The leader of the Conservative party was in the building today, delivering a speech on ‘fixing the broken society’ in the church that’s attached to our office. The event was hosted by the Conservative think tank the Centre for Social Justice, and I dropped in to hear what he had to say.
In brief, David Cameron argues that British society is broken, offering levels of debt, family breakdown, crime and anti-social behaviour as evidence. The reason for this is a philosophy of big government that has dis-empowered people. We no longer take responsibility for ourselves or the places we live, because we expect the government to do everything. So, a Conservative government would give power back, supporting families and encouraging personal and social responsibility.
This is all very well, but there is one keyword that was absent from Cameron’s vision: equality. One of the most important factors in social breakdown is inequality, but the gap between rich and poor doesn’t appear to be on the Conservative’s radar. We live in a country where the wealthiest 10% are 100 times richer than the poorest 10%. The division between the haves and the have nots breeds resentment, depression, and exclusion, and this is the root cause of the ‘broken society’.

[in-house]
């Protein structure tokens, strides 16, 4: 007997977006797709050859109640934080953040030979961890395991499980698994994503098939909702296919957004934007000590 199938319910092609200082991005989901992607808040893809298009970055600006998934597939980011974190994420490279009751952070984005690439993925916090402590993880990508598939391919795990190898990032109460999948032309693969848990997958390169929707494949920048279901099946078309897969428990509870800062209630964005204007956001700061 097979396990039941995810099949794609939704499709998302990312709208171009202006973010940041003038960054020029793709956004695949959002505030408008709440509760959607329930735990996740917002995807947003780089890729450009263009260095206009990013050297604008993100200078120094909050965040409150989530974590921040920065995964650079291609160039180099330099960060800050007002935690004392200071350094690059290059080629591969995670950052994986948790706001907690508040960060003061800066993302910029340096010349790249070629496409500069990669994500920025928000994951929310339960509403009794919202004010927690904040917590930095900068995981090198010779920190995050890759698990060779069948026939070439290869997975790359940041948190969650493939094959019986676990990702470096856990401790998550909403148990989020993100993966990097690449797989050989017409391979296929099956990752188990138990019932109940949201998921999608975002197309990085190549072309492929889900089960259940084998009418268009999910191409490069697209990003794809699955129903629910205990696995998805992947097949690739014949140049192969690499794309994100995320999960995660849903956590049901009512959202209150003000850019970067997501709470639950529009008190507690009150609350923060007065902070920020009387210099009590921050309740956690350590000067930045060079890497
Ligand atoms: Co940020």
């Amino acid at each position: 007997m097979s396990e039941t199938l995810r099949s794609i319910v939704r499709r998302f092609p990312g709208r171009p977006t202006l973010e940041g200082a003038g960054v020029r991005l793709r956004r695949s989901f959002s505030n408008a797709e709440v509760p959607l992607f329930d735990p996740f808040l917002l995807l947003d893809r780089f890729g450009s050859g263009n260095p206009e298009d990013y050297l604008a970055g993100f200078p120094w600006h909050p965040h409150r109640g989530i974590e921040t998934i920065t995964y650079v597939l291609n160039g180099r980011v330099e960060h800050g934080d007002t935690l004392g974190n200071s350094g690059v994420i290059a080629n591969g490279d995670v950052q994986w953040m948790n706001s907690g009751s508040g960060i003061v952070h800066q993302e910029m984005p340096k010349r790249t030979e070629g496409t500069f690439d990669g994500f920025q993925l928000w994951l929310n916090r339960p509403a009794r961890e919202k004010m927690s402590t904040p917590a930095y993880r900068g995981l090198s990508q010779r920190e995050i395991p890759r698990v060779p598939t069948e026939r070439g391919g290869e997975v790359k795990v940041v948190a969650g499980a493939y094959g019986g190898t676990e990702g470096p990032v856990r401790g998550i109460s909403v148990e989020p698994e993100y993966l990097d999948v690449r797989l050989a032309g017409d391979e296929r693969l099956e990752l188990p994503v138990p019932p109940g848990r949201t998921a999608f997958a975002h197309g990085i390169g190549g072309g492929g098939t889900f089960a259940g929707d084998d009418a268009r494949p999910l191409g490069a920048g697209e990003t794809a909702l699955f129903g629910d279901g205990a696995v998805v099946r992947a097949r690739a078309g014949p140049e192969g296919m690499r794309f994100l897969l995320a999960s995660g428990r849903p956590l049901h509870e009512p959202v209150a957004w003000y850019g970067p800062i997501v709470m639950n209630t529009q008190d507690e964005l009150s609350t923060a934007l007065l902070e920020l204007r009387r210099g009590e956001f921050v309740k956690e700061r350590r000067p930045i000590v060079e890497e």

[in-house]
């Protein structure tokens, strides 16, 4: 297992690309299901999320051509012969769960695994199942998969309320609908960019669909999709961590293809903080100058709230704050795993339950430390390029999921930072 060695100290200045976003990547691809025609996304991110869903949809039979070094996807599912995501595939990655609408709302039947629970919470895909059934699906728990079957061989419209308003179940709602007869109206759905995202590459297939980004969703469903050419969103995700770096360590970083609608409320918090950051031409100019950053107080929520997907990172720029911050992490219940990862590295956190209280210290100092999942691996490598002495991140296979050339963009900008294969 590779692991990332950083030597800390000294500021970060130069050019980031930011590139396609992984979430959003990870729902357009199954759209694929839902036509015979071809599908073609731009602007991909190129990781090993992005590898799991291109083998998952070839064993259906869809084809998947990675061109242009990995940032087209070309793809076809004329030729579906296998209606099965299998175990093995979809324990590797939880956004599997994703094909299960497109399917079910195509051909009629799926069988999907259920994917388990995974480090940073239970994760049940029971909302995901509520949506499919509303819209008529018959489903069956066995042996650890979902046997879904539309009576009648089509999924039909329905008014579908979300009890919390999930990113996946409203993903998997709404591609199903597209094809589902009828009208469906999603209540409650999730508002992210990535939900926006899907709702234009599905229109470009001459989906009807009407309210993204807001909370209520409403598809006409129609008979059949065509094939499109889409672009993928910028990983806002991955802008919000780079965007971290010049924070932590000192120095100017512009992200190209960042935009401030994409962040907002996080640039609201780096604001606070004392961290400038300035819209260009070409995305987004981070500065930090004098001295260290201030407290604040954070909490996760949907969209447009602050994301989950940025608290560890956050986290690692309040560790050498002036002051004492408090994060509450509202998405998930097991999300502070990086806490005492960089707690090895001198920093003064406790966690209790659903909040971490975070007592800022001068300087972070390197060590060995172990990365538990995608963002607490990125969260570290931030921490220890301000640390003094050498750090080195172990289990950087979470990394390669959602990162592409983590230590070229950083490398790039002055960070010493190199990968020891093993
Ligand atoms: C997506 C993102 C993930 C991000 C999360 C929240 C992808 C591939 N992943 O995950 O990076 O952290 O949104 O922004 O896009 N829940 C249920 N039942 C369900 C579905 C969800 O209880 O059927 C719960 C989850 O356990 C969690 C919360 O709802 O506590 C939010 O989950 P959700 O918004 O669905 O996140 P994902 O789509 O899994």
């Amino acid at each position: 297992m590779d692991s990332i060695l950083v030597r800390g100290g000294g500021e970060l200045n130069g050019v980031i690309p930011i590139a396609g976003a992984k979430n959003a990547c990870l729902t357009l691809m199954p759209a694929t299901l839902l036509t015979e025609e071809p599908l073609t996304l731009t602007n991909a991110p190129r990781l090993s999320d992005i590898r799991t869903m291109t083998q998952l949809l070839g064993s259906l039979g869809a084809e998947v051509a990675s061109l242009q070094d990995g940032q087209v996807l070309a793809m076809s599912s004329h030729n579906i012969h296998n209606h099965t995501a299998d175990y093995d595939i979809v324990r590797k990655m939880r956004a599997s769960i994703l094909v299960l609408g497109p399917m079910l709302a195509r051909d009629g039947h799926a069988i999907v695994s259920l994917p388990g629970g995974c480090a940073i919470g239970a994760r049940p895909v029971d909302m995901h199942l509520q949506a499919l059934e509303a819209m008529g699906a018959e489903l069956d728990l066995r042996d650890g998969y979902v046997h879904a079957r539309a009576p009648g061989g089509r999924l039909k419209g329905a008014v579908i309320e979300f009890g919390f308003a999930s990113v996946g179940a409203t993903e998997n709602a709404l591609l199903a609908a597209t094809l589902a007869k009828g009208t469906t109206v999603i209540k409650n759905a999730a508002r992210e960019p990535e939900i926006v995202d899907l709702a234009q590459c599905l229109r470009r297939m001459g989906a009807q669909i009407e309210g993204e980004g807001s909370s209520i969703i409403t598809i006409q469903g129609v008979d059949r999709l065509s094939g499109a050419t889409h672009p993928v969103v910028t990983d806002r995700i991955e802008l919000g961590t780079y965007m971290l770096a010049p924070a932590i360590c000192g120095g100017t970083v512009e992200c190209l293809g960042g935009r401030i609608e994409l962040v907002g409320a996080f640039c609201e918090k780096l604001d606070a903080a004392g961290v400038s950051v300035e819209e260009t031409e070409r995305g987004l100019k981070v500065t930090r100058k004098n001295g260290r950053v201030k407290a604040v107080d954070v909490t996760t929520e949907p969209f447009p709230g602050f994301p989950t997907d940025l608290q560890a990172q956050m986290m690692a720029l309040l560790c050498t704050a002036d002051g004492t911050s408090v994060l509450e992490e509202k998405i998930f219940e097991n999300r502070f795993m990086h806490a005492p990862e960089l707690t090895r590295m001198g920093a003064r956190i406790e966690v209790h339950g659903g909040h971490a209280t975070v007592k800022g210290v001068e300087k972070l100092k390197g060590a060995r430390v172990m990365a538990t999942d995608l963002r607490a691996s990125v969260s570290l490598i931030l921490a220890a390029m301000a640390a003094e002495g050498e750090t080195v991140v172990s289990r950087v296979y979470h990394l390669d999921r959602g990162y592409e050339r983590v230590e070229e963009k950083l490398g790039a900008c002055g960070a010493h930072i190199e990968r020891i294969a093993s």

Cameron took questions at the end of his speech and I wanted to raise this, but the questions seemed very planted and I wasn’t called upon. I caught Cameron on the stairs on the way out instead, and asked if he had read The Spirit Level, a book that explains inequality and its consequences very clearly. He hadn’t, and asked me to email the details of it.
So, thank you to David for stopping long enough to hear me out, and here’s hoping he reads the book.
My email is below, and I’ll let you know if I get a reply.
I just caught you on the stairs on the way out of your Centre for Social Justice speech this morning, and recommended a book. As requested, here are the details. The book is called The Spirit Level: Why more equal societies almost always do better, by Richard Wilkinson and Kate Pickett.
It is based on 30 years worth of research, and demonstrates a direct correlation between income equality and a whole host of indicators – crime, teenage pregnancy, educational performance, alcohol addiction, stress, obesity, drug use, and mental illness.
While I agree that personal responsibility is vital, and welcome your policies based around common sense and discipline, I felt that inequality was a missing keyword in your plans to fix the broken society.
I would urge you to read the book when you have time. As a five minute taster, you might also want to look at the Equality Trust, founded by the authors.
Many thanks for your time,